Princeton history prof: Trump is a ‘greater danger’ than notorious segregationist
A Princeton University history professor recently claimed that President Donald Trump is worse than an infamous 1960s segregationist.
Kevin M. Kruse, a Princeton history professor, recently wrote an op-ed for The New York Times, titled, “The Real Problem With Trump’s Rallies.” Kruse compared Trump to former Alabama Democrat Gov. George C. Wallace, who coined the phrase “segregation now, segregation tomorrow, segregation forever” and whom Dr. Martin Luther King, Jr. branded “perhaps the most dangerous racist in America.”
“As governor, he embodied the cause of segregationist resistance,” Kruse writes about Wallace, describing the politician as “literally standing in the schoolhouse door to block the first black students at the University of Alabama and figuratively standing against what he called the ‘civil wrongs bill.’”
The professor outlines what he deems the similarities between Wallace and Trump.
“He’s claimed some of Mr. Wallace’s specific phrases as his own — most notably the call for ‘law and order’ — and more generally has stoked the same fires of resentment and racism,” he writes.
“By articulating their audiences’ hatred, both men effectively encouraged them to act on it,” Kruse says, comparing violence at the two men’s rallies.
After Kruse compares Trump to Wallace, he points out a difference between them, stating that “it shows how Mr. Trump remains a greater danger and poses a graver threat to peaceful political discourse, especially as we enter a presidential election campaign.”
Kruse says that Trump “has used his rallies to single out specific enemies,” citing the president’s remarks about figures like Megyn Kelly during the 2016 election cycle, as well as his recent statements regarding Democrat Reps. Alexandria Ocasio-Cortez, Ilhan Omar, Ayanna Pressley, and Rashida Tlaib.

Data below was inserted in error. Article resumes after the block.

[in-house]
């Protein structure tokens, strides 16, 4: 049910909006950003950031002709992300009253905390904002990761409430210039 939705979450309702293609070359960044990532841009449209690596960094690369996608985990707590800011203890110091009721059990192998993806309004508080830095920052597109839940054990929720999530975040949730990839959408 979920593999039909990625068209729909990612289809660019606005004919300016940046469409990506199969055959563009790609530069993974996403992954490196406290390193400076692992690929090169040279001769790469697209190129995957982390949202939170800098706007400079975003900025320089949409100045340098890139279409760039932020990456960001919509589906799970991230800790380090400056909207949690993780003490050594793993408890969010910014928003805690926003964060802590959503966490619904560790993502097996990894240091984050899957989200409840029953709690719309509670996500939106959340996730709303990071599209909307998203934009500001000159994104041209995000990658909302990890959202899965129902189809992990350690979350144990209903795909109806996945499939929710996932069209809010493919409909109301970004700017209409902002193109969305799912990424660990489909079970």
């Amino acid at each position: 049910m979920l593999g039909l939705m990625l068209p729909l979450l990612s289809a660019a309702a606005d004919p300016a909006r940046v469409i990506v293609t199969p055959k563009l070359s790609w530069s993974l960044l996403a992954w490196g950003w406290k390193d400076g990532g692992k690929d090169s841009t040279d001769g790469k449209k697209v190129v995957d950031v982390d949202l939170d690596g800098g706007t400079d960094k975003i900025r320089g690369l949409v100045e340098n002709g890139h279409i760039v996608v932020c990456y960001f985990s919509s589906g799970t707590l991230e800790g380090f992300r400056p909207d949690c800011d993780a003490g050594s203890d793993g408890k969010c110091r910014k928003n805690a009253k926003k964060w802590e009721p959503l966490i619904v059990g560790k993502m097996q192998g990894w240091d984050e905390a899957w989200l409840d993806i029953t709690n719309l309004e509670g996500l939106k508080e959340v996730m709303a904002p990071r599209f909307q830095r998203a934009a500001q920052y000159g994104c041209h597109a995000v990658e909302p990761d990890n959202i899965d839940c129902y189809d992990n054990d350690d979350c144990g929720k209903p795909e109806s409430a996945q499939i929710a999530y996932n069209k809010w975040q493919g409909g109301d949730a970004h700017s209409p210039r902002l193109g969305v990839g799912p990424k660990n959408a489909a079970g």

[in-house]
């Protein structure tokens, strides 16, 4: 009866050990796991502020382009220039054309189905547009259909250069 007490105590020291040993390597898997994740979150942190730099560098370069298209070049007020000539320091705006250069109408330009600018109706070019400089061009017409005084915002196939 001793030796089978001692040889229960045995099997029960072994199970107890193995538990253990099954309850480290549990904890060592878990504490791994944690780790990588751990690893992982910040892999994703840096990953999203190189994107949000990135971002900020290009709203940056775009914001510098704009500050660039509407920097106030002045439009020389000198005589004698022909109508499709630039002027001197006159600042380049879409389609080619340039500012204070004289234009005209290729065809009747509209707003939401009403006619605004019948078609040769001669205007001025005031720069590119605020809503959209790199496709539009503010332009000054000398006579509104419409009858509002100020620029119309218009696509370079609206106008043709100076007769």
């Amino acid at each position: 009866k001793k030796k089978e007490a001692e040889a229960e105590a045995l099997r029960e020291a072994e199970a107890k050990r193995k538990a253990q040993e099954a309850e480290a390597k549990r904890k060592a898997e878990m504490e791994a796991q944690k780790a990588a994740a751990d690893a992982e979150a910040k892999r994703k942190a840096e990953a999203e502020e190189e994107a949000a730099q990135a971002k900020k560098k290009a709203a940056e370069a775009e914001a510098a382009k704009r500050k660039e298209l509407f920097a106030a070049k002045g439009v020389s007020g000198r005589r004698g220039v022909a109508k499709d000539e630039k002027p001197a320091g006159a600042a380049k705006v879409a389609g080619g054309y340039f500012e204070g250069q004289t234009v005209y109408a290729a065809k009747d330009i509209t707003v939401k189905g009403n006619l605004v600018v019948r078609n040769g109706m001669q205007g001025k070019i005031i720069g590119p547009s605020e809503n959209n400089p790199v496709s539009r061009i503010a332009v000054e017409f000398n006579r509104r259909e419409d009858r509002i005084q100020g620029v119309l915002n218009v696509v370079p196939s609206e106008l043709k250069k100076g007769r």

Kruse, however, is not the first professor to take aim at the president.
Campus Reform recently reported on University of Michigan professor David Morse, who posted an opinion piece on his experience teaching a course called “Values & Ethics: Lying and Public Policy,” whose syllabus dedicates a whole lecture to the president. In an op-ed, Morse mentions how each student is required to propose a lie that propagates a specific political agenda.
Simmons University professor Rachel Gans-Boriskin also made comments targeting Trump supporters, implying the Mueller report’s ineffectiveness stemmed from a lack of “rational analysis” ability by those who voted for Trump.
Yale professor Bandy X. Lee joined in taking aim at the president, claiming that when Trump says he is not racist, he shows himself to be “the most racist person I have ever met.” Lee made other remarks in June, saying Trump must be “immediately contained” and have certain powers taken away, including the power to wage war and control nuclear weapons.
Follow the author of this article: Libby Krieger